Tuesday, January 4, 2011

Climate change: why Bjork explains that Clive Hamilton is wrong.

So let's begin with an extract from Bjork's great song "Human Behaviour":

"If you ever get close to a human and human behaviour be ready to get confused

there's definitely no logic to human behaviour but yet so irresistible

there is no map to human behaviour"

Then let's continue with a couple of questions:

In the Gaia theory of James Lovelock, which characterizes the planet earth as a giant intelligent organism, is the species known as human included as part of this organism, or does it stand apart somehow?

Is human behaviour capable of modifying the macro environment of the planet ?

In modelling the 100 year future of the planet, how should we model the influence of humans on that environment ?

I really like that question about Gaia. I watched Virginia Trioli try to put that question to Tim Flannery at a public event. The question went straight past him. Hey Tim, wake up, it is the central question.

This is not a book review of James Lovelock "The Vanishing Face of Gaia: a final warning". It's not a book review of Clive Hamilton's "Requiem for a Species". But I've just finished reading these two books, and I thought I'd reflect on them. This after I'd finished reading Tim Flannery "Life on Earth."

Why did I read James Lovelock? Well Tim dismissed his views as being those of an older person. Sort of hinting that he sees things as dying because obviously he is near the end. This was just after he'd described James as a friend. Remind me not to become friends with Tim.

Of course the influence of greenhouse gases shows that we as a species are modifying our environment. But what of the future?

Well Clive Hamilton's book is not going to be prescribed reading at depression clinics, that is for sure. It is a sorry tale of the history of human ruination of the planet. Together with a well considered argument as to why it is extremely unlikely that anything that happens from this point onwards is going to remedy the situation.

Lovelock shows that it is not just the models that are frightening. It is the data. Looking at the last thirty years of data is not going to cheer you up. There are absolutely no signs of anything other than a ruinous path leading to a four degree warmer world. Seas rising by 50 metres? The occupants of my house will have a beach frontage. Hard to imagine.

Surely the dark view of humanity is too easy. All you have to do is sit in a shopping centre for a while to think the worst of people. Greedy, selfish. Hopeless. No, the interesting point is precisely the opposite. Even with all our failings, people do the most incredible things. At the moment there are people getting shot at on the front line in Afghanistan simply because they have signed up for a cause. I'm not going to argue the merits of the war, but in Clive's view of humanity such things are not possible. Selfish, hopeless people don't sign up to get shot at.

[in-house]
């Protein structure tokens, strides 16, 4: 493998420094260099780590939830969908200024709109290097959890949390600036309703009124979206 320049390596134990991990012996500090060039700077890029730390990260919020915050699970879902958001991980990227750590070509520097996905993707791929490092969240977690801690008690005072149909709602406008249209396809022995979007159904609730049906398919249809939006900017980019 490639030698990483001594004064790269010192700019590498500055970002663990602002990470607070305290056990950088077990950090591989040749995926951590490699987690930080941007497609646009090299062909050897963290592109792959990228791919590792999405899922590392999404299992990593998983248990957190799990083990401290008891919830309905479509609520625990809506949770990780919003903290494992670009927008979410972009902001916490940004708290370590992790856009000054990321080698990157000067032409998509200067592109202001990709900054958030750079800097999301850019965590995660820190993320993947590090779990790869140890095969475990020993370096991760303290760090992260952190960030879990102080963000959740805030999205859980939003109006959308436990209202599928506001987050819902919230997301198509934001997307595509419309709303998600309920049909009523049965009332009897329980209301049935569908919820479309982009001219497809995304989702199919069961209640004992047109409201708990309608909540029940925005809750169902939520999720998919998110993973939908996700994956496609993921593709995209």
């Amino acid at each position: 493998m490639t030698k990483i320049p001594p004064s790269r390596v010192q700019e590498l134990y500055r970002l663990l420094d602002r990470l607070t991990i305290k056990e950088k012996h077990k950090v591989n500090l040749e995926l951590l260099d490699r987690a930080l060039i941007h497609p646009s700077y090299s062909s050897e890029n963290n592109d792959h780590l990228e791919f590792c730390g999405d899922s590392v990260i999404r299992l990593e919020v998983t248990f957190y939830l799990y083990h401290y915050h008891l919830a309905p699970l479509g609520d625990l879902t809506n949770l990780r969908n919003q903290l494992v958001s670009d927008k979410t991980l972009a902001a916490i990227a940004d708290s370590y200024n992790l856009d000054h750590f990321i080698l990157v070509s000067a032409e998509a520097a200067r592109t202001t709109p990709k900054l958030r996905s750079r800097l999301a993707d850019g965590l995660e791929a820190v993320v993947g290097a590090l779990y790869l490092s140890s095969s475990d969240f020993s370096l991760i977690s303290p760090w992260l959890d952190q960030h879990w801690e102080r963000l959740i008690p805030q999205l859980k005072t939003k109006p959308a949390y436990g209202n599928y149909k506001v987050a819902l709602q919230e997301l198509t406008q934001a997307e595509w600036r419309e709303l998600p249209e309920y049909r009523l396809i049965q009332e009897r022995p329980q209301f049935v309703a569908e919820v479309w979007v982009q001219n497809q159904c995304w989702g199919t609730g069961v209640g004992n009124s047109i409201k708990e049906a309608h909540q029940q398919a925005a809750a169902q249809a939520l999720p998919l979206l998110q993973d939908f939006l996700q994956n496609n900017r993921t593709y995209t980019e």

But of course Clive would say at this point that the models show that it is already too late. No matter what changes we make, the models indicate that we are heading for a "tipping point". That beyond a certain concentration of greenhouse gases the climate moves into a new mode. That it will continue to deteriorate regardless of what actions we take. If you read the major scientific papers on climate change, they are very careful not to extrapolate too far ahead. Of course the further ahead you go the more difficult it is to get the model right.

Consider models of the financial system. How complex is the financial system? Well it is considerably less complex than global climate. How well did computer models fare in understanding and modelling the system at the time of the global financial crisis (GFC)? According to almost all models the GFC has a probability so close to zero that it could never happen. Is it possible that all banks will default on their obligations? Never happen. Until it did.

The public perception of climate models is suspicious and cynical. So it should be. Yes, they are useful in understanding the problem. But as tools for predicting the future they are fraught with error. How accurately can we model human behaviour? That is the question.

Consider the people greening their houses. Turning vegetarian. Riding around on bicycles rather than taking the car. Where are they in Clive's picture? Just a marginal movement. Never going to be mainstream. Not in 100 years? Big call. Who knows? Could these become the dominant force? Or even things as simple as China building a vast number of nuclear power stations. That would change the picture dramatically. I think Bjork's view of humanity is much more realistic. We just don't know.

This is the central issue I have with James Lovelock and Clive Hamilton. They under-estimate both human influence and the human possibilities. So, amazingly enough, I find myself lining up with Tim. There is hope after all.

No comments: